Monday, February 04, 2013

Are You An Overprotective Parent?

I was reading an article with this title: Why Parents Need to Let Their Children Fail

It was written by a teacher and she was sharing some examples of how parents overprotect their children. She starts off with a story of how she encountered a student who had submitted a plagiarized paper. She was going to give that student a zero for the paper plus disciplinary action. Then the student's mother calls and admits that she was the one that wrote her daughter's paper. She did her daughter's homework because her daughter was stressed out.
Homework Time

I know some of you are shaking your head going 'tsk, tsk, how can the mother do that?" Let's not be quick to judge others. I'll be first to admit that I sometimes do things to "pick up my children's slack". Just the other day my daughter called me from school to say she left a book behind. I wanted to be a good mom and so took the book to her. Anyway, this article was a good reminder that helping our children isn't always helpful.

Here are some excerpts from that article: 
This is what we teachers see most often: what the authors term "high responsiveness and low demandingness" parents." These parents are highly responsive to the perceived needs and issues of their children, and don't give their children the chance to solve their own problems. These parents "rush to school at the whim of a phone call from their child to deliver items such as forgotten lunches, forgotten assignments, forgotten uniforms" and "demand better grades on the final semester reports or threaten withdrawal from school." One study participant described the problem this way:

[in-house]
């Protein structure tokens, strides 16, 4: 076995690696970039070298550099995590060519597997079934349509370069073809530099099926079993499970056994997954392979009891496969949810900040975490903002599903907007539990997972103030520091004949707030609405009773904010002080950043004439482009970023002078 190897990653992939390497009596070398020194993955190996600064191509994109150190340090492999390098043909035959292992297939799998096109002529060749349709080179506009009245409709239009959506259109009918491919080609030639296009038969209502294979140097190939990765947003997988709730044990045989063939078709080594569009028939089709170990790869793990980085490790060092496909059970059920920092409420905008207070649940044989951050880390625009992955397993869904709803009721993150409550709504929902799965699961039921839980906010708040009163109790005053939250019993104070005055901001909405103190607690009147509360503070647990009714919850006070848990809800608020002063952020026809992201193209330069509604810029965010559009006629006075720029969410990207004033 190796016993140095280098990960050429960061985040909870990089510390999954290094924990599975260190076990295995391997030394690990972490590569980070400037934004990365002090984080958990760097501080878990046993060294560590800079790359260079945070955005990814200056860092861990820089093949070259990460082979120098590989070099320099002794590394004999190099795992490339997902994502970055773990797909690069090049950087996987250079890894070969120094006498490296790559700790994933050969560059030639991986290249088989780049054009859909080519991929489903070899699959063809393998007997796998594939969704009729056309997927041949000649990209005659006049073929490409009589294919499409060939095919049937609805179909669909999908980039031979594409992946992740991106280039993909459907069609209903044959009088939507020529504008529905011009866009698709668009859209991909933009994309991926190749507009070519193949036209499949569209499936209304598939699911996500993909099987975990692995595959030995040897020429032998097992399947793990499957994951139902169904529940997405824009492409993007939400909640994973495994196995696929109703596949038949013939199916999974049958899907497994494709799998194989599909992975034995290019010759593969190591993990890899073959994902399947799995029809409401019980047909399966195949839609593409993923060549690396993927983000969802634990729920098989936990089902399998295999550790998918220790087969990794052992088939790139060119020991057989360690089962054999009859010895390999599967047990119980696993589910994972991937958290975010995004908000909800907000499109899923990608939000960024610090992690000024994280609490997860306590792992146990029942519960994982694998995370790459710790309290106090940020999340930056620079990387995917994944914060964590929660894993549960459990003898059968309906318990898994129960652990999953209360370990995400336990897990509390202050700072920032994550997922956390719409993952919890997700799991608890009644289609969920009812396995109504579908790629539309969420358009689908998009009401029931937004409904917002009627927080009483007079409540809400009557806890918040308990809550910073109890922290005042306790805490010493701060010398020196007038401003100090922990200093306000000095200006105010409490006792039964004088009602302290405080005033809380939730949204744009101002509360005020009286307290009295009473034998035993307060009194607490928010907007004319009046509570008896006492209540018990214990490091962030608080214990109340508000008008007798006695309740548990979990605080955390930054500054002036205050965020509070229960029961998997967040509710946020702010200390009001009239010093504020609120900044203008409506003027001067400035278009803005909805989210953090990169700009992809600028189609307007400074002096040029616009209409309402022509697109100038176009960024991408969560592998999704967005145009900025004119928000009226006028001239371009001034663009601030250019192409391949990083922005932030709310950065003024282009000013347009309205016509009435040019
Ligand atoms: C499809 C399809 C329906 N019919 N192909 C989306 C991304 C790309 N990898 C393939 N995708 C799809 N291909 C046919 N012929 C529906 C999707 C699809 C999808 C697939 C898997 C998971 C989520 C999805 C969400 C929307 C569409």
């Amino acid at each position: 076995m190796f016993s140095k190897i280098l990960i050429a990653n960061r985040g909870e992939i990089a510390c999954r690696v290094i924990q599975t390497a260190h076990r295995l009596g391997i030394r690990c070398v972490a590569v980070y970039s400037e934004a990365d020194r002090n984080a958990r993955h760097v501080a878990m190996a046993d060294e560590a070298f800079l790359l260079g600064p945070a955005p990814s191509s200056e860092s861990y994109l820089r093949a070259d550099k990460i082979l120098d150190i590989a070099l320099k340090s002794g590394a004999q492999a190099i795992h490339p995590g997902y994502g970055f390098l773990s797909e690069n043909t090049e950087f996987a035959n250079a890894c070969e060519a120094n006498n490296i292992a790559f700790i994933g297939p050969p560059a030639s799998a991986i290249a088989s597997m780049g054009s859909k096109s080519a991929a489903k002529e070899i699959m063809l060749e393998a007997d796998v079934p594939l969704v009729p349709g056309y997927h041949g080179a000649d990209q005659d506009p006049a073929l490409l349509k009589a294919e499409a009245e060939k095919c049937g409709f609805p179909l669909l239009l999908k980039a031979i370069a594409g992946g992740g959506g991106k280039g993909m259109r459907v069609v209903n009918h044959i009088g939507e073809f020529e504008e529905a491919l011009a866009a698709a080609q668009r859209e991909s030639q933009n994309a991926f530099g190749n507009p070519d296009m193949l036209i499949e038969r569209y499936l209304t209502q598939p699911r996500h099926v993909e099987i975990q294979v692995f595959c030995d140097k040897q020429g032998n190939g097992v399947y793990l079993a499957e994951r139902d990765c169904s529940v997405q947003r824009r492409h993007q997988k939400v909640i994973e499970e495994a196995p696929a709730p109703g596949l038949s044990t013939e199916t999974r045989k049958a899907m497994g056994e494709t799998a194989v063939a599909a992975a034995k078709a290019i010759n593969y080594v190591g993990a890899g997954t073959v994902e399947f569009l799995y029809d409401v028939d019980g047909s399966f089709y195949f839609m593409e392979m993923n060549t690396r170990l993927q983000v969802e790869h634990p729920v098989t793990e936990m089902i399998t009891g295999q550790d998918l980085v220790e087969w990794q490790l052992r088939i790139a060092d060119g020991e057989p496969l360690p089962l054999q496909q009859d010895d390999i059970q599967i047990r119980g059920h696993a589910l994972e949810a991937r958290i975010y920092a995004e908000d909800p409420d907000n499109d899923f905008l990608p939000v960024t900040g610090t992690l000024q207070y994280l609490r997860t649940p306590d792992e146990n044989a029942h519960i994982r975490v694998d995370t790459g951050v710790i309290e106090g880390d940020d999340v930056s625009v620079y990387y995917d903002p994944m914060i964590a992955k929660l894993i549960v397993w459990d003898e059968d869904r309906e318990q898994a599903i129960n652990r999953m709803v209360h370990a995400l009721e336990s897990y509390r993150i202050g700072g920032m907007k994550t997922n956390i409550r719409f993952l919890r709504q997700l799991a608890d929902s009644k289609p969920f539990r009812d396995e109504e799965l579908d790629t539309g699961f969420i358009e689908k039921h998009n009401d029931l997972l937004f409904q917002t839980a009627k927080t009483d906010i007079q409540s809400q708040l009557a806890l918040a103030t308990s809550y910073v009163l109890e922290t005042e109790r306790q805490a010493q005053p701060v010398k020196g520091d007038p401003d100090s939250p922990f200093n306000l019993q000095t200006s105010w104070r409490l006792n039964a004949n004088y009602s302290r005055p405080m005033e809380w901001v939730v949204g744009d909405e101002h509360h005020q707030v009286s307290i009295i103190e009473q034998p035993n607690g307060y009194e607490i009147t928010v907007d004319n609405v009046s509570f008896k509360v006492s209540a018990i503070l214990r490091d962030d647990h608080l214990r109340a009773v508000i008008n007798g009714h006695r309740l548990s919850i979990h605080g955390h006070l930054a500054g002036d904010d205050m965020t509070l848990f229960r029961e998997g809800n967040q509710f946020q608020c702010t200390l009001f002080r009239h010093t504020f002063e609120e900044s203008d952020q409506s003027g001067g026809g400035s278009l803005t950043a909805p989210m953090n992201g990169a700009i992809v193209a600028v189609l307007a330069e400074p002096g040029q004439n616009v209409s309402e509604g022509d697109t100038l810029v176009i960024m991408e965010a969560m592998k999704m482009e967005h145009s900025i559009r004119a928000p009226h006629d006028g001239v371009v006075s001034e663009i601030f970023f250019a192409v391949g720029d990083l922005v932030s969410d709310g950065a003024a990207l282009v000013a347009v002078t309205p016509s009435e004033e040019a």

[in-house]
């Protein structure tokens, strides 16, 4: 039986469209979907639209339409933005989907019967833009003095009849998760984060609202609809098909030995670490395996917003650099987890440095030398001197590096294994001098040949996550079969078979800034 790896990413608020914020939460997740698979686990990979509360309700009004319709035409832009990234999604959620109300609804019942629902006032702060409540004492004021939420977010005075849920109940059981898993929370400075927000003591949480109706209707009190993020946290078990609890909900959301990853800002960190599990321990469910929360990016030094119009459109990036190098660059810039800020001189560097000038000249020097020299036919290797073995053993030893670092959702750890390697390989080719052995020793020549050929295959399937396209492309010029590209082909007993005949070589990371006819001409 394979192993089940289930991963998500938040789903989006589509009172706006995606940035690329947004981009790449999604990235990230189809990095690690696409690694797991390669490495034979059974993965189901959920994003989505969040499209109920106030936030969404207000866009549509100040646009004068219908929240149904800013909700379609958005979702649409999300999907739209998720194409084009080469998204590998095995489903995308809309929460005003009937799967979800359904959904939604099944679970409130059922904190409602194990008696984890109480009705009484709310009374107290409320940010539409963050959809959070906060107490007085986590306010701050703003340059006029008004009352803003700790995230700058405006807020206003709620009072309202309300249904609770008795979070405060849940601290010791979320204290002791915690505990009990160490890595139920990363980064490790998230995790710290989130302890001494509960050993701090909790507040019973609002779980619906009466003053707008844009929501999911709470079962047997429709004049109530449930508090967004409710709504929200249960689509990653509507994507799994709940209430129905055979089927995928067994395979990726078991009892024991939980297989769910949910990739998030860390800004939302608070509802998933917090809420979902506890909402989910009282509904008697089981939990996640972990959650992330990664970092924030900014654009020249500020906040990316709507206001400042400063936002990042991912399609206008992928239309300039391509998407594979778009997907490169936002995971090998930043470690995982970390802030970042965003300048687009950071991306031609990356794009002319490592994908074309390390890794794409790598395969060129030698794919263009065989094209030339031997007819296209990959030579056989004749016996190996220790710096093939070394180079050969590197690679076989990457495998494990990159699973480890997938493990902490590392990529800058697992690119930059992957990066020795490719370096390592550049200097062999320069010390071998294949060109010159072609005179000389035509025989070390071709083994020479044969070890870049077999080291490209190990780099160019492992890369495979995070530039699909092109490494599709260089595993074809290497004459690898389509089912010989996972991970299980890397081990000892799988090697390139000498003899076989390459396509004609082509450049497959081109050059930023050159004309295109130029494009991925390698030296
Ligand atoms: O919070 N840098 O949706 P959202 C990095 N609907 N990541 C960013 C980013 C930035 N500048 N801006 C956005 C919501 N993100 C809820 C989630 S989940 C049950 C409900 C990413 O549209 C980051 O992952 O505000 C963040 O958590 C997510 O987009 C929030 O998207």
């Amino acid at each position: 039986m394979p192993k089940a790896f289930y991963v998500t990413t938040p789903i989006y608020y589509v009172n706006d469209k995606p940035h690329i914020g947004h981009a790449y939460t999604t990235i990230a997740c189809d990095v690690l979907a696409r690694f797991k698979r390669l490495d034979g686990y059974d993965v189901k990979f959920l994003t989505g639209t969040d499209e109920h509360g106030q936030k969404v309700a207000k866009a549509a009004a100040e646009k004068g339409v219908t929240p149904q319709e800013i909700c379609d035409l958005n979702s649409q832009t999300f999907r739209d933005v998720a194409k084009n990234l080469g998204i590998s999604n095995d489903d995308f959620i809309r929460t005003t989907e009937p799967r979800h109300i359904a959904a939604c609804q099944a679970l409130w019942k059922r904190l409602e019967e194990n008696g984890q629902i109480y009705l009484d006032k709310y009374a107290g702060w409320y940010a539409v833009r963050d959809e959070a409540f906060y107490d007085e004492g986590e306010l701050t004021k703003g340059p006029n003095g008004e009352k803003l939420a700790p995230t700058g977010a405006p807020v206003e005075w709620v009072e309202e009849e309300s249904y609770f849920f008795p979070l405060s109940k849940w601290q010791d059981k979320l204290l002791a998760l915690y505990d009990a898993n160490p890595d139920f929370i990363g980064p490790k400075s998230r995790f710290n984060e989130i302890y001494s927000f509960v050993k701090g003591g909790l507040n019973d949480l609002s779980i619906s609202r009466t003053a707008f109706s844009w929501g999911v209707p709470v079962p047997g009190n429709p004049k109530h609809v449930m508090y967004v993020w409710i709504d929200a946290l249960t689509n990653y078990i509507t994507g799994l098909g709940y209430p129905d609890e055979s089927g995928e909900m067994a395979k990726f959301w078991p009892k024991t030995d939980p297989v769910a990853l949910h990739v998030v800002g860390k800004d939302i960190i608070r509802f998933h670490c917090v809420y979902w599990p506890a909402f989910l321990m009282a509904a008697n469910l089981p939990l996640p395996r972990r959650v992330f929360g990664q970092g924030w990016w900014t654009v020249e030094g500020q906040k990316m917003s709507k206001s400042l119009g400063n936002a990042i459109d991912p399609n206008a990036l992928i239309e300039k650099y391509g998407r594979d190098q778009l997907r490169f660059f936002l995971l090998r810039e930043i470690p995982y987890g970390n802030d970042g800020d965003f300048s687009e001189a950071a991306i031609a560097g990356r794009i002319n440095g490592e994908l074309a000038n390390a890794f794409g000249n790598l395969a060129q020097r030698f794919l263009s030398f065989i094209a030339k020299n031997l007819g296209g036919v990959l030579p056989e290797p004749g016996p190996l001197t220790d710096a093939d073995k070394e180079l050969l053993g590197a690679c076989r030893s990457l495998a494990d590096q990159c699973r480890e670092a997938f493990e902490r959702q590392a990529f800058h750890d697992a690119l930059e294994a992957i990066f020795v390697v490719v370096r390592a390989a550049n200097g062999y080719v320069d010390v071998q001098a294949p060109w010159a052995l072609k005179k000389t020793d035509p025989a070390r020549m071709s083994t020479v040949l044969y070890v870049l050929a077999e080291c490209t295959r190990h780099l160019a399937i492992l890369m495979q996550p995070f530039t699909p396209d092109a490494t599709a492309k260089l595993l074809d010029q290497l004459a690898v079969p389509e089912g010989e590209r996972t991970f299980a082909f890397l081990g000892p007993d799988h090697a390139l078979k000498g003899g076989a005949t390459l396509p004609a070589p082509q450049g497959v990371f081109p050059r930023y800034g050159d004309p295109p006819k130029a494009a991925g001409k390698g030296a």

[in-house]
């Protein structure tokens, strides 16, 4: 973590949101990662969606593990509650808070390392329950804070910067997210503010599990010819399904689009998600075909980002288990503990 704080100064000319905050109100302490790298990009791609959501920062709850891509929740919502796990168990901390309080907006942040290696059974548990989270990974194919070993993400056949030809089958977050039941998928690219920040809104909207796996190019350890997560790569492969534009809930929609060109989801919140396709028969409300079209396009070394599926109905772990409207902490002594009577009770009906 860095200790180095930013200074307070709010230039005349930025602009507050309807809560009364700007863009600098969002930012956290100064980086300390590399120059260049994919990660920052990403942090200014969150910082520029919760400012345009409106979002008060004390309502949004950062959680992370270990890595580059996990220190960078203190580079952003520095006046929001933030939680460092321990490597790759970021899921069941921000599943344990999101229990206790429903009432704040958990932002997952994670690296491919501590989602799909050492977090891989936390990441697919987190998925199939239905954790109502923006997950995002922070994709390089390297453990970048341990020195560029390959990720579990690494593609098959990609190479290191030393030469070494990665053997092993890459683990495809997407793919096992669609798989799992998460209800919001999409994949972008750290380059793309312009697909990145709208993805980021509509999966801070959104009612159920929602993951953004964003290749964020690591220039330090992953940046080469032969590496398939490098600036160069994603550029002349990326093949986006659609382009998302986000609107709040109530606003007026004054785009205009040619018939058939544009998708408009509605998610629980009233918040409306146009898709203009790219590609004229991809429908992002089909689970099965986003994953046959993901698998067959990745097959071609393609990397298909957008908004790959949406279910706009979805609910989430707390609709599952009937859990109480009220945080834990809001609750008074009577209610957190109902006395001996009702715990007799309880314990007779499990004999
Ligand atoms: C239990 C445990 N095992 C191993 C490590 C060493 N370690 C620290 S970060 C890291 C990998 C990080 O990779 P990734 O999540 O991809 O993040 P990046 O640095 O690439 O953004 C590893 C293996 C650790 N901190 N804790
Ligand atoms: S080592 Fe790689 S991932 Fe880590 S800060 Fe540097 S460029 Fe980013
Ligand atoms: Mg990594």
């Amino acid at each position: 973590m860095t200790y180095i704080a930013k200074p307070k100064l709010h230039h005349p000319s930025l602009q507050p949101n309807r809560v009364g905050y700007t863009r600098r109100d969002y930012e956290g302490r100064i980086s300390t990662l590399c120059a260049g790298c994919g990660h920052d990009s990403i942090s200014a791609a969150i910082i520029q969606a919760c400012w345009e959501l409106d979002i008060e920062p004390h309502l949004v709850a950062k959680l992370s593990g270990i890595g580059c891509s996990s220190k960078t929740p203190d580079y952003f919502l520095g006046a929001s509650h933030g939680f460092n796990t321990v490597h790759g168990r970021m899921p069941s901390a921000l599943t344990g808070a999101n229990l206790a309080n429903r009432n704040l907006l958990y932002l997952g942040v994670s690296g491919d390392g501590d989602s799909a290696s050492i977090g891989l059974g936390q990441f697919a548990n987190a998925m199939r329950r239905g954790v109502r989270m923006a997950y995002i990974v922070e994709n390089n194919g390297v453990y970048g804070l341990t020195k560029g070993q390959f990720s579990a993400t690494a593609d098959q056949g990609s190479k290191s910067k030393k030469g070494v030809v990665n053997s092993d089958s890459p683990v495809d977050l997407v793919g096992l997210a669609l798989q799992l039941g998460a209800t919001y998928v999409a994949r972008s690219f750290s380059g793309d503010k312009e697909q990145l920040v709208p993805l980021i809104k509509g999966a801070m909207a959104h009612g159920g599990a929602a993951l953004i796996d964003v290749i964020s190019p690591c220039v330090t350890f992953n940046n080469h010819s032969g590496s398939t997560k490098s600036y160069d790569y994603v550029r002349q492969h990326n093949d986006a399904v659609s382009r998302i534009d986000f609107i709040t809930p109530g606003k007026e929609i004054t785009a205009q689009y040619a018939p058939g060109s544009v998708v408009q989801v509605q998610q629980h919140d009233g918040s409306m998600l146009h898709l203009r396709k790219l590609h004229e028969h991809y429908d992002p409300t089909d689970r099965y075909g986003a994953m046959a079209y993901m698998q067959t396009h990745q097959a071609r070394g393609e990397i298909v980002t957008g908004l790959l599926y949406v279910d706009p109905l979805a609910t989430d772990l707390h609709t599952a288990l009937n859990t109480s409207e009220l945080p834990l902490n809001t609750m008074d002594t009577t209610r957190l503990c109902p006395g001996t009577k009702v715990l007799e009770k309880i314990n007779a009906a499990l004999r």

I have worked with quite a number of parents who are so overprotective of their children that the children do not learn to take responsibility (and the natural consequences) of their actions. The children may develop a sense of entitlement and the parents then find it difficult to work with the school in a trusting, cooperative and solution focused manner, which would benefit both child and school....
But children make mistakes, and when they do, it's vital that parents remember that the educational benefits of consequences are a gift, not a dereliction of duty. Year after year, my "best" students -- the ones who are happiest and successful in their lives -- are the students who were allowed to fail, held responsible for missteps, and challenged to be the best people they could be in the face of their mistakes.
 I think many times we have the misconception that we are a bad parent if we do not help our children. Let us take a moment to reflect upon the consequences of our actions. Are we crippling our children or helping them stand on their own 2 feet?

We must remember that failure and mistakes are stepping stones to success. We must teach this to our children too. When talking about failures, Thomas Edison comes to my mind. How many times did he fail before he invented the light bulb? Some say 1000, some say 10 000. Don't know which one but it is still a lot of failures. However, he didn't see them as failures. He learned something from each experiment.


  • We all want our children to succeed. However, failure is part of the formula to success. 
  • Encourage your children to solve their own problems. Let them know you have confidence in them. 
  • Do not underestimate your child's ability.
  • Helping doesn't always make you a good parent. Not helping doesn't always mean you are a bad parent.
  • Don't sweat the small stuff.
  • It's not about you, it's about them.
  • Love doesn't mean doing everything for them, solving all their problems or shielding them from bad choices. 
  • I'm not saying don't help your children at all. I'm saying be wise in how we help our children.
So, are you an overprotective parent? Do you agree that we should let our children fail sometimes?

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  1. When we see our children struggling, we can't help it. We just go to their rescue. It's just who we are as parents.

    1. That is true. That is why sometimes, we have to stop and think if our actions are doing more harm than good.


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